AB Aani CD (Marathi, Amazon Prime Video)
Starring Vikram Gokhale, Subodh Bhave, Amitabh Bachchan
Directed by Milind Lele
Amitabh Bachchan as a concept rather than a living reality is nothing new. In the Kannada film Amritdhare Mr Bachchan was cast as a dying woman’s last wish. Nearer home, there is a brilliant short film called Yours Truly, Amitabh in which a retired man (the wonder Kumud Mishra) gets his neglectful family’s attention by claiming he once corresponded with the iconic mega-star.
This kind of metaphorical iconization is unique to Mr Bachchan . His stardom defines acting just as Lata Mangshkar’s vocals define singing. ‘Who do you think you are, Amitabh Bachchan?’ is a classic putdown for someone acting too big for his boots.
In this quaint but alas insipid and eventually uninspired Marathi film , the Big B is ubiquitous in the way, say, in another context Rebecca was in the Daphne du Maurier novel. The actual hero of AB Aani CD, the Joan Fontaine of this Marathi Rebecca, so to speak , is Vikram Gokhale. He plays an unhappy retired gent (have you seen any protagonist being happy after retirement?) whose extended family begins to treat him with the mild contempt that we have seen Mr Bachchan and before him Rajesh Khanna go through in Baghban.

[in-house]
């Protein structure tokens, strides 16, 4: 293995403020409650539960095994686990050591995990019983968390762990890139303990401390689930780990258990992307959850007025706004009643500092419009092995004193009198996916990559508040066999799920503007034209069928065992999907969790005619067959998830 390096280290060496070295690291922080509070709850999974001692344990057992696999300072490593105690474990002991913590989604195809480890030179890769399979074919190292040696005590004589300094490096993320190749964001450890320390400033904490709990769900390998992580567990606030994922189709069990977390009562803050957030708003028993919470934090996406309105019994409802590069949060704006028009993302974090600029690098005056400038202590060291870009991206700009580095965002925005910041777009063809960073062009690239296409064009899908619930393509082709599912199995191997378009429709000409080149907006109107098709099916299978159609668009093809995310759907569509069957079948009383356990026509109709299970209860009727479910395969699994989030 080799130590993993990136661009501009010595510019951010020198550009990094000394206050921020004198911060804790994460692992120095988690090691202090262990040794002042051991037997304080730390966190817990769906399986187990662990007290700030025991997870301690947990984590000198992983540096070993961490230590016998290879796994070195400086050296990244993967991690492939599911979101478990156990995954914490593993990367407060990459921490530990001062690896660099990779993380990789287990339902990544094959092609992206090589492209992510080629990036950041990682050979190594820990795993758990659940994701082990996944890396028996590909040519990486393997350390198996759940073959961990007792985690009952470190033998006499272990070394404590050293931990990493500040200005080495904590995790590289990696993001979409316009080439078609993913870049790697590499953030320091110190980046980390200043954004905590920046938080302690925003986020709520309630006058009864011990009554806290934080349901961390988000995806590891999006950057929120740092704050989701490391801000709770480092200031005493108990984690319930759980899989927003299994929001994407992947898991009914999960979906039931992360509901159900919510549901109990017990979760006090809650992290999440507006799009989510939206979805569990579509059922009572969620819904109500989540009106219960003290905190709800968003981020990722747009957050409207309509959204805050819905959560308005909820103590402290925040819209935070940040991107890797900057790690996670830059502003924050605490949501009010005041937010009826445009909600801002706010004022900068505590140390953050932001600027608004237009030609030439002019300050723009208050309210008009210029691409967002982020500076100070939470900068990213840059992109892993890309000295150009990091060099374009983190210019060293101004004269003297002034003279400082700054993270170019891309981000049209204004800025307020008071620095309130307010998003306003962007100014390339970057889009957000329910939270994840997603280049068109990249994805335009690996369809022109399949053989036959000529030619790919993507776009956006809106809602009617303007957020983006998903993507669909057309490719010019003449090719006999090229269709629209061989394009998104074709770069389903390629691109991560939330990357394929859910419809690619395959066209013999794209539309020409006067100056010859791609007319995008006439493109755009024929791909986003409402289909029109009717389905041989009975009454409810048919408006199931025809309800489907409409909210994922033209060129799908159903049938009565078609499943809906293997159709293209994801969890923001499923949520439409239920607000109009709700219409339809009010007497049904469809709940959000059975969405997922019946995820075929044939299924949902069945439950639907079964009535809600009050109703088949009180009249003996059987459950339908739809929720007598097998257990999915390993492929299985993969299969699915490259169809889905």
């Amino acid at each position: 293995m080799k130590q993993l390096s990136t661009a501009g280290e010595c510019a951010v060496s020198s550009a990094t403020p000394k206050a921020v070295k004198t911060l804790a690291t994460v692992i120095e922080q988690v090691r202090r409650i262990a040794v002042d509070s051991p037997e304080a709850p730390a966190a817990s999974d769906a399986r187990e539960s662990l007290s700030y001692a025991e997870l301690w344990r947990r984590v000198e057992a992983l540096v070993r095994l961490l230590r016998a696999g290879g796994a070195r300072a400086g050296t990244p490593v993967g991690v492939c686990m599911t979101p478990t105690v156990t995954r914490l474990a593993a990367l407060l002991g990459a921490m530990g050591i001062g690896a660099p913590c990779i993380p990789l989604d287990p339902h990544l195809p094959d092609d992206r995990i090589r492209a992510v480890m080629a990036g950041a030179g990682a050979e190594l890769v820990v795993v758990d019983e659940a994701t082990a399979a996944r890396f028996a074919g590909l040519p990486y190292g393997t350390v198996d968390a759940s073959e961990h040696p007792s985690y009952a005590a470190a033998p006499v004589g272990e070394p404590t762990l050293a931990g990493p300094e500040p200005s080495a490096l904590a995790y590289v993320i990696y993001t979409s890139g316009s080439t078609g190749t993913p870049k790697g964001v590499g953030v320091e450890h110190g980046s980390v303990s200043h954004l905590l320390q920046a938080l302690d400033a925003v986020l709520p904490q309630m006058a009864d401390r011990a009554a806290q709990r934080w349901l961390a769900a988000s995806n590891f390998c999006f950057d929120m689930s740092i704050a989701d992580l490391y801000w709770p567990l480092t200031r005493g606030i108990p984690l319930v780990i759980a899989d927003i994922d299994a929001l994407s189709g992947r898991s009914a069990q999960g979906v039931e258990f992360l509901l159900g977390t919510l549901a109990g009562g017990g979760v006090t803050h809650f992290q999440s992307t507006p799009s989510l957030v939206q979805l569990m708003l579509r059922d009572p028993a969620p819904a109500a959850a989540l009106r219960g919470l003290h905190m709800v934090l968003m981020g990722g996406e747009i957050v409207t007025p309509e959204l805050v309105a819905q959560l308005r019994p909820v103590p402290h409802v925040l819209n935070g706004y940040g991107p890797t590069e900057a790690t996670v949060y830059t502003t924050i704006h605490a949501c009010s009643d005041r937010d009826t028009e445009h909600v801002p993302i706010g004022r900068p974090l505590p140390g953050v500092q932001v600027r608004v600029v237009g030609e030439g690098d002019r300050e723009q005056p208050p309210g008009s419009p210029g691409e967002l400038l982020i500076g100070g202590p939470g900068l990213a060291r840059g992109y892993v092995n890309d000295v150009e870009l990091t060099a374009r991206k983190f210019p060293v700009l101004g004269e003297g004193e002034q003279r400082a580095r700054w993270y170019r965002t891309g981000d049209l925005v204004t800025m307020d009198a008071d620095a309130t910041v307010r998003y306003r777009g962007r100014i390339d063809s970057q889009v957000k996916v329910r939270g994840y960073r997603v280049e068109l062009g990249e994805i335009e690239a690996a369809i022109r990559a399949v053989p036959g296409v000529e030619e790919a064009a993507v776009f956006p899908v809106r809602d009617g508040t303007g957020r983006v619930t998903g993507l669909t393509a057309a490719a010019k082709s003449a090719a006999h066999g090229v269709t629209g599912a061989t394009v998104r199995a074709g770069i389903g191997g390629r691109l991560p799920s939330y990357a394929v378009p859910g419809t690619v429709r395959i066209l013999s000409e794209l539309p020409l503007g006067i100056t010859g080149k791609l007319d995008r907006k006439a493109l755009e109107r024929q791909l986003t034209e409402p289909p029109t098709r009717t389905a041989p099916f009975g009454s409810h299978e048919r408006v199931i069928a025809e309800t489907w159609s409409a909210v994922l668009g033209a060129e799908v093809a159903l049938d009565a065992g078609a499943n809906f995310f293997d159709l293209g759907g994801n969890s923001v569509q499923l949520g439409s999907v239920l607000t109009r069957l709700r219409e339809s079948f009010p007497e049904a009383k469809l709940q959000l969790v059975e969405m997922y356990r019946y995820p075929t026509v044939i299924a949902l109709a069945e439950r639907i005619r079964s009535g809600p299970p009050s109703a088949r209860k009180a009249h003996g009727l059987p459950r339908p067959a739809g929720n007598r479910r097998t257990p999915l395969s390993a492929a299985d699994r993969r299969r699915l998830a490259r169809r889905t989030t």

There is nothing new about Vikram Gokhale’s projection of hurt humiliation and muffled anger as he fights against his own swelling dismay at a family that seems to respect only his “connections” with the mega-star.
The family, I am sorry to say, is a bunch of broad-stroked caricatures… you know, the bitchy bahu who wants to rid the house of the patriarch’s legacy , and the docile men who cannot help being bullied by the women of the family into mistreating the retired patriarch because otherwise they wouldn’t get it in the night. The dinner, I mean.What else did you think?
Ironically while Vikram Gokhale is in almost every frame (sometimes joined in joyous singing by Neena Kulkarni who plays his wife ) it is Mr Bachchan who presides over the plot. Does he actually show up in the film? Ah, the big mystery question best left unanswered. This film does enough of that. It says too much and feels too little.